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Ex-correction officer testifies against guard in Rikers death

Brian Coll, right, a former Rikers Island guard

Brian Coll, right, a former Rikers Island guard from Smithtown, was charged earlier this year with violating the civil rights of inmate Ronald Spear, left, by beating him, causing his death. He faces life in prison if convicted. Coll's trial began on Friday, Dec. 2, 2016. Credit: Zoe Salzman / NYC DOI

An ex-correction officer appearing at the trial of former Rikers Island guard Brian Coll on charges he kicked an inmate to death testified Monday he lied about the incident for years because he thought other guards would retaliate if he “snitched.”

Anthony Torres told jurors in federal court in Manhattan that he finally decided to turn on Coll, 47, of Smithtown, because he felt guilty about his role in covering up the 2012 death of inmate Ronald Spear, who was allegedly kicked in the head while Torres held him on the floor.

“I was tired of lying,” said Torres, who pleaded guilty to participating in a cover-up and will be sentenced after the trial. “My conscience was getting to me. Every day knowing what happened took its toll. . . . I know it was not going away, and it’s been burning me for a long time.”

Spear, 52, was awaiting trial at Rikers when he got into an altercation with Coll over seeing a doctor. Torres has said he tackled Spear, and then Coll kicked him four times in the head. Spear died of cardiac arrest at the scene. Coll faces up to life in prison if convicted of civil rights violations resulting in death.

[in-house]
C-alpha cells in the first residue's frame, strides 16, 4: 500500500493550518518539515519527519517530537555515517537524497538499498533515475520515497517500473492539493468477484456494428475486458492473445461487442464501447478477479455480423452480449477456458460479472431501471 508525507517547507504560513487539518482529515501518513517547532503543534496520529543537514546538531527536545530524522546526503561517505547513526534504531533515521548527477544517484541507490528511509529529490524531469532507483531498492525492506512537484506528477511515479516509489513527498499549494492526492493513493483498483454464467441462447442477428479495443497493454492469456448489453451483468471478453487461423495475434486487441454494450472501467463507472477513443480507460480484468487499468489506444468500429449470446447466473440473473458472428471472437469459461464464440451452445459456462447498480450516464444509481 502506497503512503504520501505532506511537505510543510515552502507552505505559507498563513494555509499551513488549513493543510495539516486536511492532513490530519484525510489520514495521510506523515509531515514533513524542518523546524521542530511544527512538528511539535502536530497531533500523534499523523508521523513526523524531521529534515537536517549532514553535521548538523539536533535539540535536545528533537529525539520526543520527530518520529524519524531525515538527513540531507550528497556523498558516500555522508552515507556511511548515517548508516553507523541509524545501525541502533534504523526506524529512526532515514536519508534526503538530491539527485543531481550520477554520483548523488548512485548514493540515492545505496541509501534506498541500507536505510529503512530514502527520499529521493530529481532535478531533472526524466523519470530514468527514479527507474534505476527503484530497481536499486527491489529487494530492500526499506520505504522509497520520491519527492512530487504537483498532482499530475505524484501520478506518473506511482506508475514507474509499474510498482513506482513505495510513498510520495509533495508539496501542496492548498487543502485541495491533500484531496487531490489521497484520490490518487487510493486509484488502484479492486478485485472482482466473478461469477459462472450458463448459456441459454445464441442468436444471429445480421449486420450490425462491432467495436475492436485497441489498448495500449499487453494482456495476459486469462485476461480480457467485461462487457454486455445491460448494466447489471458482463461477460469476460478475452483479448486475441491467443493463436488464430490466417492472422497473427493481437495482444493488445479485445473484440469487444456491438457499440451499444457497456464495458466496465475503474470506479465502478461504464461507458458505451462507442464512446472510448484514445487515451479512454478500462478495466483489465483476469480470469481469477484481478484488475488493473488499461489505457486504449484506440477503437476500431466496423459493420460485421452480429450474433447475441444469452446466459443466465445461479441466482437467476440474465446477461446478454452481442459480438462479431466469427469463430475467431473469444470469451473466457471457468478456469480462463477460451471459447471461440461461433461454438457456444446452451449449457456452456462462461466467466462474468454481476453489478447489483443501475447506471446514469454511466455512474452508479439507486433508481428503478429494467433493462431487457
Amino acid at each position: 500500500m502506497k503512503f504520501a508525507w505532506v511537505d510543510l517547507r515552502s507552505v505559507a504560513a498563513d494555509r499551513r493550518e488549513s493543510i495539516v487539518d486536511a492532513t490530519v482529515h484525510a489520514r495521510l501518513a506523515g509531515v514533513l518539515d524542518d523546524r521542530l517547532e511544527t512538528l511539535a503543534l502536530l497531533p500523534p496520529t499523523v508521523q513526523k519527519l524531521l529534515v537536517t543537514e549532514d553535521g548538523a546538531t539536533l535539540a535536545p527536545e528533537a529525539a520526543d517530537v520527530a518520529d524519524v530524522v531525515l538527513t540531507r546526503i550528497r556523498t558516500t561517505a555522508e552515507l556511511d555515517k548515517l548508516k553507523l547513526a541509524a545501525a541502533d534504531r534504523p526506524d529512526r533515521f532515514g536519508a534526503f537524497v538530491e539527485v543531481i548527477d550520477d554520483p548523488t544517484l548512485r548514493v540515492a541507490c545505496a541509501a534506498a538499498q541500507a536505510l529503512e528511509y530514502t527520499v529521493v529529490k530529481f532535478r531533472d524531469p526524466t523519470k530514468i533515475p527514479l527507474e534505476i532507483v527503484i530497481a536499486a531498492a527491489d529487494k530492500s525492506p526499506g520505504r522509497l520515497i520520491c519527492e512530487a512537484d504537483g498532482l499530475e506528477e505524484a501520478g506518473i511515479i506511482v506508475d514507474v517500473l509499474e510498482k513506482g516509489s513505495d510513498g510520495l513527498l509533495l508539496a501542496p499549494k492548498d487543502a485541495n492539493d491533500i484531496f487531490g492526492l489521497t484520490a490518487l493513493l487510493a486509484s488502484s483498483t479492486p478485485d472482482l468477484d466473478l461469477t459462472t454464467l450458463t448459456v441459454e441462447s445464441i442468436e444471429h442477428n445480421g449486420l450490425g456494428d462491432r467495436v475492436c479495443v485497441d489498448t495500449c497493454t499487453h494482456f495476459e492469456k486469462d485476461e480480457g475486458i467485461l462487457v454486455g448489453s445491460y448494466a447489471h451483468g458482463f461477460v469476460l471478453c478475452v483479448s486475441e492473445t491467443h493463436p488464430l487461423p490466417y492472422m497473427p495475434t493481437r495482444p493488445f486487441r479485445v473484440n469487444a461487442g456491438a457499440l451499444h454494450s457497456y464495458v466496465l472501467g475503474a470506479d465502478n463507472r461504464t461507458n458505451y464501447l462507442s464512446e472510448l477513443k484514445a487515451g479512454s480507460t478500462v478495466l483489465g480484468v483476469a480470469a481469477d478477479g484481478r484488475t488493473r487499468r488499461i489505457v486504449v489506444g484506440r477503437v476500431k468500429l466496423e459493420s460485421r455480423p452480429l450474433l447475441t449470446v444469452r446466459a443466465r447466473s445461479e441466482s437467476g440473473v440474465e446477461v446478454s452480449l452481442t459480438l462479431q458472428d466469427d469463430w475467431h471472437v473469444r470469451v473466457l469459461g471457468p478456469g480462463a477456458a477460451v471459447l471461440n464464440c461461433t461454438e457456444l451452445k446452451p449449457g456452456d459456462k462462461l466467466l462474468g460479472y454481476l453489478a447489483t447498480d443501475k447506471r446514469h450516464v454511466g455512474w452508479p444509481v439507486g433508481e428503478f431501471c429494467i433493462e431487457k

Torres said that immediately after the altercation he began taking cues from Coll about the “story” they would tell investigators, never mentioning the kicks and falsely claiming that Spear attacked Coll with a cane.

He said he had long heard advice from other guards about how to “write” an incident up to avoid getting yourself or a fellow guard into trouble. “I was scared . . . by my own fellow officers,” he said. “You didn’t snitch on another officer.”

Retaliation could take many forms, he said. “They can give you a bad post, a post in a very dangerous area,” he testified. “If a problem happens, they might take a little time to get there, because you snitched and they know where you are.”

The trial is scheduled to resume Tuesday.

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